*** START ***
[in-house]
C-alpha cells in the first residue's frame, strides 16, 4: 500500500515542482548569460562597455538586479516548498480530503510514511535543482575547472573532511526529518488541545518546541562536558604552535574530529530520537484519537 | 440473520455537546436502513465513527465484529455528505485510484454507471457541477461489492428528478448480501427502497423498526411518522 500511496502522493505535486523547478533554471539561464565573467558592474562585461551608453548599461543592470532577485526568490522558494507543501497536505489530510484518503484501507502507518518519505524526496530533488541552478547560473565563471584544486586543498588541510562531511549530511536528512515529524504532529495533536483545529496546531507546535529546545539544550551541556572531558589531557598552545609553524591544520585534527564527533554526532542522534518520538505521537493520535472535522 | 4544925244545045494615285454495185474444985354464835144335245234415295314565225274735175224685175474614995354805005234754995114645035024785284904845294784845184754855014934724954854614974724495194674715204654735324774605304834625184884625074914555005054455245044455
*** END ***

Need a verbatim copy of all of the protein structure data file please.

[in-house]
C-alpha cells in the first residue's frame, strides 16, 4: 500500500515542482548569460562597455538586479516548498480530503510514511535543482575547472573532511526529518488541545518546541562536558604552535574530529530520537484519537 | 440473520455537546436502513465513527465484529455528505485510484454507471457541477461489492428528478448480501427502497423498526411518522 500511496502522493505535486523547478533554471539561464565573467558592474562585461551608453548599461543592470532577485526568490522558494507543501497536505489530510484518503484501507502507518518519505524526496530533488541552478547560473565563471584544486586543498588541510562531511549530511536528512515529524504532529495533536483545529496546531507546535529546545539544550551541556572531558589531557598552545609553524591544520585534527564527533554526532542522534518520538505521537493520535472535522 | 4544925244545045494615285454495185474444985354464835144335245234415295314565225274735175224685175474614995354805005234754995114645035024785284904845294784845184754855014934724954854614974724495194674715204654735324774605304834625184884625074914555005054455245044455